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5 Major Cybersecurity Threats of 2018

5 major cybersecurity threats 2018

5 major cybersecurity threats 2018

2017 might end up going down in history books as the Year of the Hacker. Not a week went by, it seemed, without a major cybersecurity attack making the headlines: the WannaCry global ransomware infection, the data breaches of Equifax, Forever 21, and Chipotle, thousands of social media credentials around the world stolen. With the revelation of Uber’s cover-up last year, anxiety about the safety of our personal and proprietary data has reached a fever pitch.

As we prepare to welcome 2018, we also need to take precautions with our information for our financial and personal safety. In that spirit, here are the top five evolutionary steps cyber threats will take next year.

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1. Hackers-As-Service

 We all have an image of the hacker as the lone individual in a dark room, striking randomly for their own personal gain or twisted ideology. However, cyberattacks are transitioning into a black market service for nations, corporations, and everyday individuals to harm or embarrass their rivals and victims. In other words, it’s becoming niche industry in its own right, possibly even developing a pseudo-corporate structure.

This could mean a new wave sophisticated malware, phishing, and Trojan programs in 2018 as hackers improve their coordination and communication. One result might be that aspiring hackers could purchase formal malware programs so they can conduct major breaches without the requisite technical knowledge.

2. Vulnerabilities in Corporate Collection of Information

As a society, we’re still grappling with the idea of corporations and organizations collecting information—often information outside what consumers are willing to share—

on potential consumers. Facebook’s collection of users’ emotional data is perhaps the most famous, but others businesses such as Google, Apple, and Yahoo all monitor customer behaviors and build detailed profiles for advertising purposes, among others.

This means there are huge databases of potentially sensitive data on company servers–which could prove enticing targets for hackers. And with the Equifax hack, large corporations have proven just as vulnerable to data breaches as smaller corporations.

3. Targeting the Specific Individual Over the Random Attack

Past incarnations of ransomware cast a wide net for its victims, grabbing anyone who encountered the program online or opened a rogue email’s link. It struck blindly and chaotically, or so it seemed. But according to McAfee’s Labs 2018 Threats Predictions Report, ransomware is evolving under the pressure of improved user knowledge, vendor defenses, and industry policies. Instead of targeting the average citizen, high-income, high priority individuals or entire business networks will instead fall under the hackers’ crosshairs. Further, instead of monetary extortion, the intention of ransomware may be shifting to general business disruption, as we saw with Wannacry.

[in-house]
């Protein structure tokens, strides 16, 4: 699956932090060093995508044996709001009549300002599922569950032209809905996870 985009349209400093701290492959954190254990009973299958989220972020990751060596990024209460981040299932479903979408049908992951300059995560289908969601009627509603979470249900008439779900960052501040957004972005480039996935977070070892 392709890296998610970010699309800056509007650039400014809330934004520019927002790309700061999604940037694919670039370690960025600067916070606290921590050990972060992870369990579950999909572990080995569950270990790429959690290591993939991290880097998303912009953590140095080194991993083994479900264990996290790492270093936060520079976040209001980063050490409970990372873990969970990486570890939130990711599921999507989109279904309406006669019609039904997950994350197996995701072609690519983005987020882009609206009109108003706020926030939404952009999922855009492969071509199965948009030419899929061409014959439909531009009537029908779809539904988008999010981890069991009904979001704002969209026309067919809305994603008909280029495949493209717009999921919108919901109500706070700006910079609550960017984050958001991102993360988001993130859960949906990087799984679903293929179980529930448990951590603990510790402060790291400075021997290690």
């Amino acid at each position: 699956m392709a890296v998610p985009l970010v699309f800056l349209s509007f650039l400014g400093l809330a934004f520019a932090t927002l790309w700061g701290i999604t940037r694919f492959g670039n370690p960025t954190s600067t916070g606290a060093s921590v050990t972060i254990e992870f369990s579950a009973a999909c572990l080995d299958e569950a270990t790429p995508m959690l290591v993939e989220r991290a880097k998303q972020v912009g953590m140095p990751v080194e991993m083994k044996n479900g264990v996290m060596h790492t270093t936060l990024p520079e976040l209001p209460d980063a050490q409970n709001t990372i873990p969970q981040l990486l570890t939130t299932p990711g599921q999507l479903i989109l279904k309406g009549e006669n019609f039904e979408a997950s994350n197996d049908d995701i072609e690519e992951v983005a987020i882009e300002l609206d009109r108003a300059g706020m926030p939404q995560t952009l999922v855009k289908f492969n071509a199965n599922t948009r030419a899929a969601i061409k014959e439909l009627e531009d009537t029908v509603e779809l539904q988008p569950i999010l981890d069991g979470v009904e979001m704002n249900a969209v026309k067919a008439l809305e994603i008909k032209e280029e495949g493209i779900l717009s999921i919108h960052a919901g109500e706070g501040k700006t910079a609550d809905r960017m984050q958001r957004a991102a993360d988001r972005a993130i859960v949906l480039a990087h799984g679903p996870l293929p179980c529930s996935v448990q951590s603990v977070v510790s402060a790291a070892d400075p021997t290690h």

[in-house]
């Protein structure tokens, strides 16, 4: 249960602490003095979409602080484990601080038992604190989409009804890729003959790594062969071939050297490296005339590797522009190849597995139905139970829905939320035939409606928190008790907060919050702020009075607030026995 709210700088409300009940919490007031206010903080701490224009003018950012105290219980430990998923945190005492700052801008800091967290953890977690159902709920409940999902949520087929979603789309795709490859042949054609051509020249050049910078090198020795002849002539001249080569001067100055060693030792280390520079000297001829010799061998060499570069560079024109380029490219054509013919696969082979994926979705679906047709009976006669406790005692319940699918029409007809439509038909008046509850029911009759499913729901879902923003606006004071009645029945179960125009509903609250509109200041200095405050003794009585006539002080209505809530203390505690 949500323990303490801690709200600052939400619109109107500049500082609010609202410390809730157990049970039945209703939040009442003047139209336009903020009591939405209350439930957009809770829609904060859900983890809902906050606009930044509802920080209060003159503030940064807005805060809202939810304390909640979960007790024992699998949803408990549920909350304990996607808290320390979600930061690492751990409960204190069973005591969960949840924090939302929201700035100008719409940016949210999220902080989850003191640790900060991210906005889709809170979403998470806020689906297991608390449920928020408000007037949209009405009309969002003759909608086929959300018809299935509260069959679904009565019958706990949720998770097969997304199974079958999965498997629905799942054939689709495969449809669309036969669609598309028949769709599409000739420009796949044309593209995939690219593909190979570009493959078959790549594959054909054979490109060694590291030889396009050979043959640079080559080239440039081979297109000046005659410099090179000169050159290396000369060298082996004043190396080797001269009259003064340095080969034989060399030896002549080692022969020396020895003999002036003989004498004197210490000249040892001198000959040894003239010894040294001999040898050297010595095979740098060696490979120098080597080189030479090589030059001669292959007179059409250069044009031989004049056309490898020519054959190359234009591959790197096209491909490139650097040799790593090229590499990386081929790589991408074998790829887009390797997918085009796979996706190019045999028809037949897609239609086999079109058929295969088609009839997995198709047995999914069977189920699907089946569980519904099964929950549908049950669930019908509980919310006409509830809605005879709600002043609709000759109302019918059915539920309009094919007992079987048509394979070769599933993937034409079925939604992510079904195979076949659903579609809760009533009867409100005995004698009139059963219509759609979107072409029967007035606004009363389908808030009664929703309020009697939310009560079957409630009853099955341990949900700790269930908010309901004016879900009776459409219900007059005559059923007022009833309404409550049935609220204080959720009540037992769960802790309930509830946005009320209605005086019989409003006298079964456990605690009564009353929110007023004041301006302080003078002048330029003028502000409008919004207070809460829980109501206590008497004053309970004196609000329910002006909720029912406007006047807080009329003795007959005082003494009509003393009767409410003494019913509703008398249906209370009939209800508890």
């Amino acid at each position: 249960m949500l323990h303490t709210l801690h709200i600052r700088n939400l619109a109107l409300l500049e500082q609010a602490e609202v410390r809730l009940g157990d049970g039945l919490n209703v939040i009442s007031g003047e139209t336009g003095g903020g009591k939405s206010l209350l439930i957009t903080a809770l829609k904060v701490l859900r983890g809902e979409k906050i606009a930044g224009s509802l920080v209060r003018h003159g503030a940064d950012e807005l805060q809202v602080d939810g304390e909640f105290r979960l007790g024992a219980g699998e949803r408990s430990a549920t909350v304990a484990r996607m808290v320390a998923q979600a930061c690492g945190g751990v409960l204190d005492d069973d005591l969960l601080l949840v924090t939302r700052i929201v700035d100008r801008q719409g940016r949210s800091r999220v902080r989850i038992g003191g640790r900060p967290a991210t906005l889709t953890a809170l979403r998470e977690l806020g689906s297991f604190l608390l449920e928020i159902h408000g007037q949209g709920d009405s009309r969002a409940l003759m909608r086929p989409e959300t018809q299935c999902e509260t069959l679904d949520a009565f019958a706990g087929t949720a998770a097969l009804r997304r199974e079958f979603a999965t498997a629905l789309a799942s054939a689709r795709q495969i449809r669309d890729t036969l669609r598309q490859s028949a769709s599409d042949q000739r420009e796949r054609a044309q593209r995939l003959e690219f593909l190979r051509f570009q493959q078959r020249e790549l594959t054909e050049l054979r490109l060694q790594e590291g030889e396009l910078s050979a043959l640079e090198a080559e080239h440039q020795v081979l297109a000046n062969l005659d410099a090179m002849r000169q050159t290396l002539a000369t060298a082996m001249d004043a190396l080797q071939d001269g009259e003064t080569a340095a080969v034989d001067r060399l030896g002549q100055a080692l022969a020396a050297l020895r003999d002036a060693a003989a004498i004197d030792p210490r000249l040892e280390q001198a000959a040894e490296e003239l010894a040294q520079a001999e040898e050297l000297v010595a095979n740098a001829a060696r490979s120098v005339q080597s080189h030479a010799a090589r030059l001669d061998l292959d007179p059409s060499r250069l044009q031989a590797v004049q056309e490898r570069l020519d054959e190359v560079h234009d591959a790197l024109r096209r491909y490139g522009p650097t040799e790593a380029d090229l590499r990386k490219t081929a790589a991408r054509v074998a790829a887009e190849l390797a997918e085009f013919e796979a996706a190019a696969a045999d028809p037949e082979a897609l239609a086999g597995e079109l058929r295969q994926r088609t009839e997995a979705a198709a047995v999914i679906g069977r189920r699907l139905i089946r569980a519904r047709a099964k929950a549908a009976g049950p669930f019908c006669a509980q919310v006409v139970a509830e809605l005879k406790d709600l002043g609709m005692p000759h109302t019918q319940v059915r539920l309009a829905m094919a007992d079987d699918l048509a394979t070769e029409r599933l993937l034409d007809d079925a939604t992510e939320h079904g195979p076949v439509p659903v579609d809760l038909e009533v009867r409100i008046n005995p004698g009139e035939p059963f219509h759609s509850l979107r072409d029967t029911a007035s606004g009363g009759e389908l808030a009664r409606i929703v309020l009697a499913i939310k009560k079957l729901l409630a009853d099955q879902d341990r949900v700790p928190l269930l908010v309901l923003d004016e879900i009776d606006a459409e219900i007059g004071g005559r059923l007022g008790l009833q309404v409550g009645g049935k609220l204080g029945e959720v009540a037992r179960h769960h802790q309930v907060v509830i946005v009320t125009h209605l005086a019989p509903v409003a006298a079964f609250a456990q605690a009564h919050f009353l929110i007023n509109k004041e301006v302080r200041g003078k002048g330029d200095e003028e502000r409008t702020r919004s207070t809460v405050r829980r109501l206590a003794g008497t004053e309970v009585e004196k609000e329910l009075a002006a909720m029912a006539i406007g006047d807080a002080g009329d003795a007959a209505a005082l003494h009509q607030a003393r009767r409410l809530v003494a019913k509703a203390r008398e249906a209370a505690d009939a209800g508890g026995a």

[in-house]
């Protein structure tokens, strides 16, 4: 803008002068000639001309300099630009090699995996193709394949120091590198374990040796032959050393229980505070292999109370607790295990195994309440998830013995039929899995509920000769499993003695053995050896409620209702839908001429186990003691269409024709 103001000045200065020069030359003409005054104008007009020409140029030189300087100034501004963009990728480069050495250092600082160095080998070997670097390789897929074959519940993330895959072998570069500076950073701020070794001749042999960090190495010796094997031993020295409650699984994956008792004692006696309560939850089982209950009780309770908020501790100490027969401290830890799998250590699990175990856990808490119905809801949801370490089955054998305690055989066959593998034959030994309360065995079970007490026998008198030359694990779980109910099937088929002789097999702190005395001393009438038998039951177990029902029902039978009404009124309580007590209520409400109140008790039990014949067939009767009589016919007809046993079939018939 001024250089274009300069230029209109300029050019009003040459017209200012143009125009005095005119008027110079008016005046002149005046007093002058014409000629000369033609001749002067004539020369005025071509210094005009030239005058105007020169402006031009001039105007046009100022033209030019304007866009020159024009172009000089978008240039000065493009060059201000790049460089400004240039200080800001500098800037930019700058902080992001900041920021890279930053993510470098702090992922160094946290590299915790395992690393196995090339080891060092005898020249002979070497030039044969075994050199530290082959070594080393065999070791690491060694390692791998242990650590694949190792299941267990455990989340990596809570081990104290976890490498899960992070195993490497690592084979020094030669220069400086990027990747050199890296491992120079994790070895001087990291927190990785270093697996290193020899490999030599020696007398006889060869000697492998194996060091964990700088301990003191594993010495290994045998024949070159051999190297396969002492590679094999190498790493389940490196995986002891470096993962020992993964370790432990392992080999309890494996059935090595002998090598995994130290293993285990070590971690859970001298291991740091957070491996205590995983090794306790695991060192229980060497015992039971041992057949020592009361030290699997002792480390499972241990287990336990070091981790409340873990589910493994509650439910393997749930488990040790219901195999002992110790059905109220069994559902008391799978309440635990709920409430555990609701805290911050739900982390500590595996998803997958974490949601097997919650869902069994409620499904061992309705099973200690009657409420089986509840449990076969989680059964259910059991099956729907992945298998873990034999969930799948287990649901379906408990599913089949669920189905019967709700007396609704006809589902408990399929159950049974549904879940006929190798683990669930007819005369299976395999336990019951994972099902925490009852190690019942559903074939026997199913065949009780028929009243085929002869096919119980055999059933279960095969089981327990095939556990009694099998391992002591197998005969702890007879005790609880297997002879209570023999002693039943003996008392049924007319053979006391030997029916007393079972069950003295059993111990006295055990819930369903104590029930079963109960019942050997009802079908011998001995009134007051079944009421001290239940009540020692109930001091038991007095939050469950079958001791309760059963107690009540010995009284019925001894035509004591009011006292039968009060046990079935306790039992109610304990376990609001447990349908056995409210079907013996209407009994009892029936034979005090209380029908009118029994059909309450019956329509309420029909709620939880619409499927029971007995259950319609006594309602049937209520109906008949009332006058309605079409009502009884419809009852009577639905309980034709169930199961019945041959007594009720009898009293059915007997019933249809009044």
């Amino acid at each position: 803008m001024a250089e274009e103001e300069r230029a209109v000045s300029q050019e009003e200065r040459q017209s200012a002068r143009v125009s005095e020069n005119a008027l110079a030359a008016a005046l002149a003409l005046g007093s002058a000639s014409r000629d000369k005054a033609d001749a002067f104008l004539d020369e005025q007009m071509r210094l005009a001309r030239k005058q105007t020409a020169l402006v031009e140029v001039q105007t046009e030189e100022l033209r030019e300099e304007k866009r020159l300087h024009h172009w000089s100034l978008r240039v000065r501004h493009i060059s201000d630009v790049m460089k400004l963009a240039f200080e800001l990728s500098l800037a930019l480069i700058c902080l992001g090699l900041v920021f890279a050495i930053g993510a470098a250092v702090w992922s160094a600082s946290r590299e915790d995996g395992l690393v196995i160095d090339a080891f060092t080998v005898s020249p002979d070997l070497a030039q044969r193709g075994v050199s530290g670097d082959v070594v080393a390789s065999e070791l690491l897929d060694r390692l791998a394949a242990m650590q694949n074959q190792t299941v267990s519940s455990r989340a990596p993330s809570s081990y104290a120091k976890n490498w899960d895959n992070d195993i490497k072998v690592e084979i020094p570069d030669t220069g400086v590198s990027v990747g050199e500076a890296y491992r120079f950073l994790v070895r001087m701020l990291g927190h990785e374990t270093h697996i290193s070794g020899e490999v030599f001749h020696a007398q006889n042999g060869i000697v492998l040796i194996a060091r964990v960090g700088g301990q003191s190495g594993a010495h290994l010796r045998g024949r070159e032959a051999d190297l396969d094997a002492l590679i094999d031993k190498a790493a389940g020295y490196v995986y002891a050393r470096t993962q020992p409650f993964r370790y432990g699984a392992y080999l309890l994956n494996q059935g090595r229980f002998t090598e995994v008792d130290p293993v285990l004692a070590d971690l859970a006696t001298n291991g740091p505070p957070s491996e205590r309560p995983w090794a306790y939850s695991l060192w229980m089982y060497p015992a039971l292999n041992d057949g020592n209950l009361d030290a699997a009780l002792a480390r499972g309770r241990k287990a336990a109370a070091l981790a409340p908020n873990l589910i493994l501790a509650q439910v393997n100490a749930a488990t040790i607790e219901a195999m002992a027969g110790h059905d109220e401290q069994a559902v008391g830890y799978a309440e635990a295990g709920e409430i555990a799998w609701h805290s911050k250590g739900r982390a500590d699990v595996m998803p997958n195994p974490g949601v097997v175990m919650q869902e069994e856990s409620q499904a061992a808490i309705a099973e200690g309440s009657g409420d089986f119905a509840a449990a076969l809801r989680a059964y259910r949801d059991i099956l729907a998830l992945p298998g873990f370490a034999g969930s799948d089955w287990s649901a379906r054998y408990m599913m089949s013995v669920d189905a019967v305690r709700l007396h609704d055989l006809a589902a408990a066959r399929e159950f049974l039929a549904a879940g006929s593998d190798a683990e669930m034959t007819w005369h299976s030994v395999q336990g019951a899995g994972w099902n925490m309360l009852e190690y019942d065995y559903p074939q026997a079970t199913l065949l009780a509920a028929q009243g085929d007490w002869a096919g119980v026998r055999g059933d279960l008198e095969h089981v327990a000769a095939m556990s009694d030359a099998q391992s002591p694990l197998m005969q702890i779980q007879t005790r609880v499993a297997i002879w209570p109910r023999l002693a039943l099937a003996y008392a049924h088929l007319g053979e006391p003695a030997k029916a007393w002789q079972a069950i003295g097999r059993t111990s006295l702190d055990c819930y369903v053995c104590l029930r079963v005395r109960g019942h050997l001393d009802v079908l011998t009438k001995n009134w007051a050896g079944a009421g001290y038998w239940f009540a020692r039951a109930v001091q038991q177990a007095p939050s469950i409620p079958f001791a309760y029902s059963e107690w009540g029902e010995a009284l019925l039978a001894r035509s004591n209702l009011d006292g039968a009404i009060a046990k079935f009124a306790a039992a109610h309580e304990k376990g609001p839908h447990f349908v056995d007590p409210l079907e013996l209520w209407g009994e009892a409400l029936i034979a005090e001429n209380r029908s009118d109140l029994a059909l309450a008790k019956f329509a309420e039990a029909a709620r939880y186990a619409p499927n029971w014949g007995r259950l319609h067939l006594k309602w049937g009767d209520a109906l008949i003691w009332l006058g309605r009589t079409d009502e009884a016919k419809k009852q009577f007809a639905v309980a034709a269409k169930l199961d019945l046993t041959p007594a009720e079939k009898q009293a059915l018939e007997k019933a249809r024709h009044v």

The targeting of VIP individuals may prove even more dangerous than the random attacks, as it could be another tool of the Hackers-As-Service to disrupt the course of everyday life nationally, financially, and socially.

4. IoT and Cloud Vulnerabilities

More and more companies are adopting IoT devices, which unfortunately aren’t designed as securely as other devices. Data leakage is a persistent issue for IoT devices, and those devices record an unspecified amount of data– data your company may not wish to be made public.

According to  Cybersecurity expert Rod Soto, director of research at JASK, consumers are bringing devices such as the Google Home Mini and security cameras and connecting them to their Wi-Fi “without any monitoring of the risks they pose. Most devices don’t even have an interface to manage them, so users don’t know if they’ve been compromised as part of a botnet attack or if it’s listening and sending their conversations to a malicious destination.”

At the same time, some of the largest hacks reported this year have resulted from breaches into third party cloud services, such as what happened to Uber last year. As companies demand more from their cloud services, those systems may become more unstable and insecure from the sheer volume.

5. Human Error and Silence

The greatest threat to digital safety may not come from hackers, whether working alone or with the backing of a national government. It may come from within your own company and not even by deliberate action. Workers may share privileged credentials over email without realizing the vulnerabilities in email transmissions, or may click on a rogue link without thinking. Training employees to work within your selected security solution and to adopt best practices will become increasingly important as hackers step up their efforts.

In a similar vein, one of the most alarming lessons we learned from the reveal of Uber’s cover-up is that we have no idea how many other companies or startups may be concealing security breaches; we could be feeding into the very issues we’re looking to correct. The first step to truly stopping hackers might be to take the conversation out of the shadows and to acknowledge that this is a war against persistent and dangerous people. And if we don’t make the effort to work together, we’ll be fighting a far more organized enemy.

Thanks to CIO from IDG, TechRepublic, Gartner, and Motherboard, and for the brilliant people at HARO for serving as, or outright connecting us to, sources.

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